Big-tech stocks lose US$400b — and they’re still expensive

This week’s $370 billion big tech selloff amid a broader rally in the market did nothing to change the view that the stocks are still too expensive.

No big-name Wall Street types are out there declaring them cheap, and investors have actually come to see them as more dangerous rather than more attractive after the rout, irrespective of Friday’s rebound.

As the week went on and the ugly earnings reports piled up, investors frantically scooped up put options that protect themselves from further losses.

Yes, the likes of Alphabet Inc., Inc. and Microsoft Corp. are less expensive after the selloff, but they are far from obvious bargains. Part of the problem, says Mark Haefele, the chief investment officer at UBS Global Wealth Management, is that analysts now need to mark down their earnings estimates for these companies to reflect the weakening economic fundamentals highlighted in the third-quarter reports. And as those estimates come down, the stocks’ valuations based on projected profits will bounce right back up.

“Earnings estimates for tech look too high given elevated US inflation, declining corporate confidence and a tightening of financial conditions,” Haefele said.

The Week That Was

One after another, tech giants delivered a roughly similar message this week: Sales are slowing from personal computers to digital advertising and e-commerce amid soaring interest rates and rampant inflation. Even growth in cloud computing, regarded as something close to recession-proof because the services can help businesses save money, is decelerating.

The response from traders was to head for exits in droves, inflicting more pain on a critical group of stocks that over the course of the year have gone from perennial market leaders to pariahs and laying down another roadblock to a sustainable market rebound.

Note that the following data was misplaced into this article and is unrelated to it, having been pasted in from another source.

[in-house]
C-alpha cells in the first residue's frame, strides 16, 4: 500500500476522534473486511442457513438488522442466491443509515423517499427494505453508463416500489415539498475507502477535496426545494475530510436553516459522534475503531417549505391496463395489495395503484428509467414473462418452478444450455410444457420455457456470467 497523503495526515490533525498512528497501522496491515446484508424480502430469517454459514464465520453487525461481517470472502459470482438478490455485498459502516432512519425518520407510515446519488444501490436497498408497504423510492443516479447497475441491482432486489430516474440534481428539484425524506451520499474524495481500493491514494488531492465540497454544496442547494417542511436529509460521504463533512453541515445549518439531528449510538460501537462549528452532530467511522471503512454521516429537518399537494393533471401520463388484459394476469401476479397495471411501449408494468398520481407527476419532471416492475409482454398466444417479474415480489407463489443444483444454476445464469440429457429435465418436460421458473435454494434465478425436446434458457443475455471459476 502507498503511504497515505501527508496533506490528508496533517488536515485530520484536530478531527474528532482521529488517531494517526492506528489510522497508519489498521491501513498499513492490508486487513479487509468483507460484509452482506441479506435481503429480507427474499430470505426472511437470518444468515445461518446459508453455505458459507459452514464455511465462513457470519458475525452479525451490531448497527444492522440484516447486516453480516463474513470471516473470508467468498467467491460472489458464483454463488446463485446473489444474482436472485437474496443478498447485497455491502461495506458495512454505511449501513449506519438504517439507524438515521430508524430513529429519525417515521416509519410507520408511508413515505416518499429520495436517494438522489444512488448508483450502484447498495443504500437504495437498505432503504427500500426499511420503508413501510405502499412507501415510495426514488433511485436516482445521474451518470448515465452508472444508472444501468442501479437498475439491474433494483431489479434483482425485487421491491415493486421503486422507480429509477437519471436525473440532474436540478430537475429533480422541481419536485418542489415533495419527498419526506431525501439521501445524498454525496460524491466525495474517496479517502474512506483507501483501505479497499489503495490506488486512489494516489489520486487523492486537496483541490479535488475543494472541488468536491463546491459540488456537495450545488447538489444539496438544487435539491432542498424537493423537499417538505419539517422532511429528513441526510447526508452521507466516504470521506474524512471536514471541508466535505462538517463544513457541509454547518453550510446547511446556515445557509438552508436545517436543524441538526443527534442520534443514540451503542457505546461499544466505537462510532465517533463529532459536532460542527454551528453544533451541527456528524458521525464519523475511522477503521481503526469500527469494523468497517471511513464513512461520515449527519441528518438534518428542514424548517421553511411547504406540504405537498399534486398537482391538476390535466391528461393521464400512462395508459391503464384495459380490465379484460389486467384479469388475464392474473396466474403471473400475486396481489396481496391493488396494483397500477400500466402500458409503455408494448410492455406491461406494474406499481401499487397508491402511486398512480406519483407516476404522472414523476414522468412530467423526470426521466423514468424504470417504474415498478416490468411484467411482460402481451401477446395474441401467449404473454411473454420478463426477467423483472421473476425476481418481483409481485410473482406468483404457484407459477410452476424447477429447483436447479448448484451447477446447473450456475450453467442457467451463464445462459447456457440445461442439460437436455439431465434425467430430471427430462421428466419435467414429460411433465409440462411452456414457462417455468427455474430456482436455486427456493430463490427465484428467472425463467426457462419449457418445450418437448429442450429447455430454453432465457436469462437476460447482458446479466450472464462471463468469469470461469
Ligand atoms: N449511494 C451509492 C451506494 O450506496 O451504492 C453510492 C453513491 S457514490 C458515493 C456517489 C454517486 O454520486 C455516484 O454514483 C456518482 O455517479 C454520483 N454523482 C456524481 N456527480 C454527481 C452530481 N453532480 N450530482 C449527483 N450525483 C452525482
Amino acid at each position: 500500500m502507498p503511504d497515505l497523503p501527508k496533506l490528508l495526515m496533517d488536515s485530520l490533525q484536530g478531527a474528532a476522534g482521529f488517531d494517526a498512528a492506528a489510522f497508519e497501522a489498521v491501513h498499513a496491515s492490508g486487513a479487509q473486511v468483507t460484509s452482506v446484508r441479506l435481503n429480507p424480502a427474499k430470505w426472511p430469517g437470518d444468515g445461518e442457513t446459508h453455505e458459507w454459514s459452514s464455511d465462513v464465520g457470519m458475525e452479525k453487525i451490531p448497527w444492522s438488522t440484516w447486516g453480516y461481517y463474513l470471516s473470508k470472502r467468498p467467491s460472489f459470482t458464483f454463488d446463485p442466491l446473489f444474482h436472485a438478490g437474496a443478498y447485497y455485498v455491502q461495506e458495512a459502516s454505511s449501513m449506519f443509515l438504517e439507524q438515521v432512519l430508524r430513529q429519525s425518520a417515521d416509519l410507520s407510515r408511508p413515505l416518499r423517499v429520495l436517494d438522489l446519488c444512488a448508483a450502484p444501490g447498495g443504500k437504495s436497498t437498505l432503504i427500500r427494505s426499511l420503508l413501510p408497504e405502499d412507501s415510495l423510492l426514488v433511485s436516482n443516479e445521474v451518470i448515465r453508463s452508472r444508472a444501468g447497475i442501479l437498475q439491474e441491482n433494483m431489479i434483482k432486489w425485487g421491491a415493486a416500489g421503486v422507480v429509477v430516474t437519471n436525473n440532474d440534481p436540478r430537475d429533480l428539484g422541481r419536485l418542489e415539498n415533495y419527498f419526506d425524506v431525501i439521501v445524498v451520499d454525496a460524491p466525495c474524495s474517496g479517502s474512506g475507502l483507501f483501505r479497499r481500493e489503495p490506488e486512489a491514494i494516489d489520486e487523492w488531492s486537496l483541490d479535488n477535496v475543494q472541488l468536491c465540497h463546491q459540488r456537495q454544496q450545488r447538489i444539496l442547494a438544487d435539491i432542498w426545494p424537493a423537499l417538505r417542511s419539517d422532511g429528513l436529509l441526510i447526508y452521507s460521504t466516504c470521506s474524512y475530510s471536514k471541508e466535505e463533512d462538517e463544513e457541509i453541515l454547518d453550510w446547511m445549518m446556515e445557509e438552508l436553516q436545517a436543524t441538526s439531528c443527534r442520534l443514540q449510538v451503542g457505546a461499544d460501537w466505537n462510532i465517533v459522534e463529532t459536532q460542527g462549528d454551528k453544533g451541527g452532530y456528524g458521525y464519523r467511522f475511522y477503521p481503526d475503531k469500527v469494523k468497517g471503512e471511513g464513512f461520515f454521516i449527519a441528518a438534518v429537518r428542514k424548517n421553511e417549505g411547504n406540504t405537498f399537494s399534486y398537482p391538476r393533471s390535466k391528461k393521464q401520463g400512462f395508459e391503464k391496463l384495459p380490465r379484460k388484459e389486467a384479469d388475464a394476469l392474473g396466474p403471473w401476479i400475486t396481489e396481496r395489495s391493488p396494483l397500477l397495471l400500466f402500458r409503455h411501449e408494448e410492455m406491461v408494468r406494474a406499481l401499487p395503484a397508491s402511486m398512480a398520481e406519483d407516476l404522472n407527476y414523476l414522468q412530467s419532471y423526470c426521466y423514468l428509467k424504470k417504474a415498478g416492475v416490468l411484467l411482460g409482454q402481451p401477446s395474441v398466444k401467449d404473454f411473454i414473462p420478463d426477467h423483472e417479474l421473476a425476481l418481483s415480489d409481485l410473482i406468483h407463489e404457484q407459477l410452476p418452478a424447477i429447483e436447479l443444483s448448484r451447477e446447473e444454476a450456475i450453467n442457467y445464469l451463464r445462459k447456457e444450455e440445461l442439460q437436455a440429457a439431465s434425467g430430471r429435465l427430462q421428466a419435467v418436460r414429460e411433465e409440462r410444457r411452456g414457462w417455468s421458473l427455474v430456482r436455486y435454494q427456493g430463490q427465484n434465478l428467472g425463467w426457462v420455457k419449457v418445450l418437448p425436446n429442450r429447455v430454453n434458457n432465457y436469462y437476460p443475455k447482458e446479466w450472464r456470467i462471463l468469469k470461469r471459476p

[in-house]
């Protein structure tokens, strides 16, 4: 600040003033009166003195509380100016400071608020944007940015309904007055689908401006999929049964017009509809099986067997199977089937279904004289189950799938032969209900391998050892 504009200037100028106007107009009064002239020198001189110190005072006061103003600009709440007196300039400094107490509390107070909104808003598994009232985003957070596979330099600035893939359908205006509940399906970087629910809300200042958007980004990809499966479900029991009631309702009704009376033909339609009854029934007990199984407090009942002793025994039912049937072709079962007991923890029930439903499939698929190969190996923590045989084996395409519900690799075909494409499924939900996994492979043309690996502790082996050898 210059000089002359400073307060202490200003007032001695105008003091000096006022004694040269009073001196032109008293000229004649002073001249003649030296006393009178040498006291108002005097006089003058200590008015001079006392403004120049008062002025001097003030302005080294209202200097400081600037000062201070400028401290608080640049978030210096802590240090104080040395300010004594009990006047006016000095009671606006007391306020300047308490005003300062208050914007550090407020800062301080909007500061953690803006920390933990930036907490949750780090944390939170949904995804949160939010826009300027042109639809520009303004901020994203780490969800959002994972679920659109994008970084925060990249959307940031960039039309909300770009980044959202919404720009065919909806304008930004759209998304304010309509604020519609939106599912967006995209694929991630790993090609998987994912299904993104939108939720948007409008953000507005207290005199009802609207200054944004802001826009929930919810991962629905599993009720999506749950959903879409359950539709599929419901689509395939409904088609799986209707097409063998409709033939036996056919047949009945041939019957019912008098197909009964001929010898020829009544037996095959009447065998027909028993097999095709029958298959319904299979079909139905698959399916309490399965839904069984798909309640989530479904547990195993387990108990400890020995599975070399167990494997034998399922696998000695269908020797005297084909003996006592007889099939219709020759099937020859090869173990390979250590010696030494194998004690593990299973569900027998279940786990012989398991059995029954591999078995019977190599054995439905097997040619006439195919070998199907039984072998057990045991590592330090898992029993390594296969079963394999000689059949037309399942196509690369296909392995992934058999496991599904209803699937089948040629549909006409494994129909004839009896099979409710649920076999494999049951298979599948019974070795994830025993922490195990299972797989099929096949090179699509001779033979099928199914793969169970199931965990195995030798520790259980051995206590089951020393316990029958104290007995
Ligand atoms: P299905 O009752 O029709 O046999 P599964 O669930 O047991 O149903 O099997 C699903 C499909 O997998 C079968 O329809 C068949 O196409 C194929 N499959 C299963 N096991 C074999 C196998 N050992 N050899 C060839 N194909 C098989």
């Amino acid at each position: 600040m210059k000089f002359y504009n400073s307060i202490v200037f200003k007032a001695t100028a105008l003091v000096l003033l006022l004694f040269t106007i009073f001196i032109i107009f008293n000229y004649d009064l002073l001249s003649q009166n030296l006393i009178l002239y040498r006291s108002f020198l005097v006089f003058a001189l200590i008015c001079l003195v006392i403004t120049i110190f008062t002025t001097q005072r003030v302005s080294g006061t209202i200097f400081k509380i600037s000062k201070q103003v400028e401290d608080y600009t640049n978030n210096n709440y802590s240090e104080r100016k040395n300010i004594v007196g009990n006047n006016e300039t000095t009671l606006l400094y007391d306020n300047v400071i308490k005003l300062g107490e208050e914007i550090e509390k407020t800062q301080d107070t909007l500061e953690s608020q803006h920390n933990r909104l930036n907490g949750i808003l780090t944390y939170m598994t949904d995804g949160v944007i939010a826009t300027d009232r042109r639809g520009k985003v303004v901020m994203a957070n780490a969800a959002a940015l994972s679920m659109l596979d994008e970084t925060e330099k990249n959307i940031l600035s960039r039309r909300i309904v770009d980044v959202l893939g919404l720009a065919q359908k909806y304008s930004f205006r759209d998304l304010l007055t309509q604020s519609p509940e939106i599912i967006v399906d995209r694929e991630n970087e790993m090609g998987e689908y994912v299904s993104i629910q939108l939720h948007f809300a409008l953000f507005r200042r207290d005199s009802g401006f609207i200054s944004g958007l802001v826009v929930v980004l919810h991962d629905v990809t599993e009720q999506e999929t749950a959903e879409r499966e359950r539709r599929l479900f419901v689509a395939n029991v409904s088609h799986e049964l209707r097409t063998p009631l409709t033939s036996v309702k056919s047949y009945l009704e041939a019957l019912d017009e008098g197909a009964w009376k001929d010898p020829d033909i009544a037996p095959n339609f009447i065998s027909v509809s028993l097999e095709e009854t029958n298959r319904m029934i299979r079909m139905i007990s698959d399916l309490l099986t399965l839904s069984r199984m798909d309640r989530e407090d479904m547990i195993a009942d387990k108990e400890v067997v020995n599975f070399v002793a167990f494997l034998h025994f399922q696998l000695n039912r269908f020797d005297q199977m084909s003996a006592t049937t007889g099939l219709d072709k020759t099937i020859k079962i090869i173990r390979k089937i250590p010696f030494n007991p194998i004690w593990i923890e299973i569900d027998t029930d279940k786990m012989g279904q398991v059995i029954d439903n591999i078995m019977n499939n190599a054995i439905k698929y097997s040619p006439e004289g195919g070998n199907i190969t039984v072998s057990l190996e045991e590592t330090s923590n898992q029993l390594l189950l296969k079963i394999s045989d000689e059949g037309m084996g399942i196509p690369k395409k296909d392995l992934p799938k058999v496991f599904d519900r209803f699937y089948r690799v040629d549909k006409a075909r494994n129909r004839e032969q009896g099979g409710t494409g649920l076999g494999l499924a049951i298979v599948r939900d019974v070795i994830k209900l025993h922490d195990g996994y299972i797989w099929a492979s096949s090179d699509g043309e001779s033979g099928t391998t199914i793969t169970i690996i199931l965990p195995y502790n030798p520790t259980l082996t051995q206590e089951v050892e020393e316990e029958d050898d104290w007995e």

Options trading in big tech stocks suggest that investors are back on the cautious side or even speculating that there’s more room to fall. The aggregated put volume for Apple Inc., Meta Platforms Inc., Netflix Inc., Amazon, Alphabet and Microsoft has spiked from a low and is now back at levels last seen in May, according to data compiled by Bloomberg.

Microsoft and Alphabet lost about $280 billion in combined market value on Wednesday, the day after delivering results. Meta Platforms shed a quarter of its value after plans to boost spending jolted investors amid its second-consecutive quarter of shrinking revenue. Meanwhile, Amazon’s worst forecast for holiday-quarter growth in its history sent the stock down as much as 12% on Friday, briefly pushing its market capitalizaton below $1 trillion.

Apple’s Resilience

It wasn’t until Apple, the last of the five biggest technology companies by sales to report, that investors were treated to some good news. The iPhone maker’s quarterly revenue exceeded Wall Street estimates thanks to brisk sales of Mac computers and wearables like watches. However, Apple warned that growth wouldn’t be as good in the current quarter.

Apple’s relative strength in the wake of the other ugly earnings reports generated relief and sent the stock to a 7.6% gain on Friday, helping to lift the Nasdaq 100 Index and the S&P 500 while adding about $150 billion to its market value.

Market Influence

Microsoft, Amazon and Alphabet have all seen their shares fall more than 30% this year, compared with a roughly 18% decline for the S&P 500. Apple, the only of the megacaps whose shares are living up to the notion that big tech’s massive scale and dominant market positions would insulate them from a market downturn, has fallen 12%.

Big tech’s fall from grace has eroded its influence over the market-capitalization weighted S&P 500 Index this year to the lowest since April 2020. Still, at 19% of the benchmark, Apple, Microsoft, Alphabet, Amazon and Meta Platforms hold bigger sway than the utilities, energy and consumer sectors combined.

So far this week the carnage has done little to dampen enthusiasm on Wall Street this week amid optimism that the Federal Reserve is nearing a pause in its rate-hiking campaign with the economy weakening. The S&P 500 rallied for a second-consecutive week with a 4% advance.

Still, a gauge of the four original FANG stocks — Meta Platforms, Amazon, Netflix and Alphabet — is on track for its worst week ever relative to the S&P 500 Index.

Megacap tech stocks, the go-to place for investors to hide out during the pandemic, have been among the market’s biggest losers this year as the Federal Reserve embarked on its fastest tightening program in decades.

“Not even tech giants are immune to that,” said Michael O’Rourke, chief market strategist at Jonestrading. “These earnings reports clearly show how inflation is catching up to consumer spending and how rate hikes are whipsawing the economy.” – BLOOMBERG